There are so many books that I can vaguely remember the cover but not the title or author.  So many books I did not include here!  Here are a few more books that I discovered that I will have to get soon!  I have begun work on my own extensive farming memoir.  What are your favorite homesteading and farming books?






Growing Older Joan Gussow


Learning to Be a Farmer


I love farming books that inspire and make you laugh through antidotes and stories that actually help you learn.  I love Jenna Woginrich and many others that I told you about in my post about farming books.  I started this blog to be one of them.  I would have liked a book that was more step by step.  Like, how much to water.  Basic stuff so that I could actually get further than fried seedlings and an empty chicken coop.  I wanted to write one of those books (via blog) that would inspire, teach, and make people laugh each day.  The chapters unfolding throughout the week.  I appreciate each and every one of you that takes the time to read what crazy stuff we are up to on any given day.  Writers need readers.  Thank you.

So, here are the results of the experiments (some pretty nutty) that we did this year.  It may help you in your garden planning for next year (or make you shake your head in wonder).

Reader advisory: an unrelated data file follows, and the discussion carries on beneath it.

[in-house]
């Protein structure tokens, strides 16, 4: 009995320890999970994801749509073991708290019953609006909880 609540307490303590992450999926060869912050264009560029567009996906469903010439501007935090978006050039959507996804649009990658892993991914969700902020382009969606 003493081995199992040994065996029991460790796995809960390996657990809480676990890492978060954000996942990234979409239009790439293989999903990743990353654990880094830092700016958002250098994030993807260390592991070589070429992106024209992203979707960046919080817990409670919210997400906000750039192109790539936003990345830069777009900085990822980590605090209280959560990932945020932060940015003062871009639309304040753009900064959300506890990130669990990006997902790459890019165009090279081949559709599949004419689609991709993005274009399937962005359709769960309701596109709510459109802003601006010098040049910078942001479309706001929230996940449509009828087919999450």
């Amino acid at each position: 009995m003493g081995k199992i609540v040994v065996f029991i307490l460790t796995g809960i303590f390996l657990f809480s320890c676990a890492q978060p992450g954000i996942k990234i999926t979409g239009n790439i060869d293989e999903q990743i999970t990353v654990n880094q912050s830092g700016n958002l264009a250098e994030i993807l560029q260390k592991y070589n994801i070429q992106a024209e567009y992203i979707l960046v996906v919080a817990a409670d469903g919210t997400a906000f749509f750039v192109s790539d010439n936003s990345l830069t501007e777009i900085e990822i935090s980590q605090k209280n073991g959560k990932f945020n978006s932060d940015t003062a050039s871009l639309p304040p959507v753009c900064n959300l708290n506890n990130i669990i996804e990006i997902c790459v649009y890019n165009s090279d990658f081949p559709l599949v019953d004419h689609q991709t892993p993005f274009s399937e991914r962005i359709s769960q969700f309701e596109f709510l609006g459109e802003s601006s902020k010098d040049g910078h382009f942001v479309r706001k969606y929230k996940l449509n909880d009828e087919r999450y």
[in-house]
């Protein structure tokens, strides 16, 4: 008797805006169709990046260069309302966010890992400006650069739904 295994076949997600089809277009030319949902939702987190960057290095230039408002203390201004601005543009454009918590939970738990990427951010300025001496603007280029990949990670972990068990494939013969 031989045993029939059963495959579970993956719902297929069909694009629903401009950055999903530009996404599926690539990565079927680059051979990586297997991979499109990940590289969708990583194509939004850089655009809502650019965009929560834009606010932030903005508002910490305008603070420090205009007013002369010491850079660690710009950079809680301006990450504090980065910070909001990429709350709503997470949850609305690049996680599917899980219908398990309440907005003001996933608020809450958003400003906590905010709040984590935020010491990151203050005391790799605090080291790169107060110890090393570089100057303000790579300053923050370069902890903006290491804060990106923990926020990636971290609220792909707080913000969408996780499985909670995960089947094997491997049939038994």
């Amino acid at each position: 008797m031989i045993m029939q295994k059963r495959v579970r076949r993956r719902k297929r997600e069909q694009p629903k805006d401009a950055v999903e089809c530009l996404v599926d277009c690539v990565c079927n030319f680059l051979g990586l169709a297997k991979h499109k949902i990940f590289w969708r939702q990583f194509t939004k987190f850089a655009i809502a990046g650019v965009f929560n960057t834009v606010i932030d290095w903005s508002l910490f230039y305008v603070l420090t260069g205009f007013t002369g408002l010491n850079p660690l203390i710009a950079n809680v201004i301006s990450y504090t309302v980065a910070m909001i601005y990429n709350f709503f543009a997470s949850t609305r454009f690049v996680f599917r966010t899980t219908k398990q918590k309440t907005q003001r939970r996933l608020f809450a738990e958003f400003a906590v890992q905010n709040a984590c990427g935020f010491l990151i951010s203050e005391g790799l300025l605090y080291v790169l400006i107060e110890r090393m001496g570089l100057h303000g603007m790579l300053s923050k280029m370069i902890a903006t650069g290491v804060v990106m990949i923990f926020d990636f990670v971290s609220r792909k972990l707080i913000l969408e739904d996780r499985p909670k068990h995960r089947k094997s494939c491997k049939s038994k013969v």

First, water is good.  Okay.  I have discovered that you must water more than once a week and more than a few seconds in order to feed the thirsty plants.  Daily watering (beer in hand) helped Doug and I, not only relax, for twenty minutes, but also helped us keep up with any problems or triumphs in the garden.  We discovered that hand watering saves a ton of water.  We’re talking fifty bucks a month off our water bill.  We also had the opportunity to wave at neighbors, catch up on the day, and enjoy the fruits of our labor.

We also learned that one can water till the cows come home (or goats, in our case) but nothing beats rain water.  We got a great amount of it this year and it was like pouring fertilizer infused water on everything.  Something our desert-like environment wasn’t used to!  Everyone’s crabgrass is still green!

flea beetle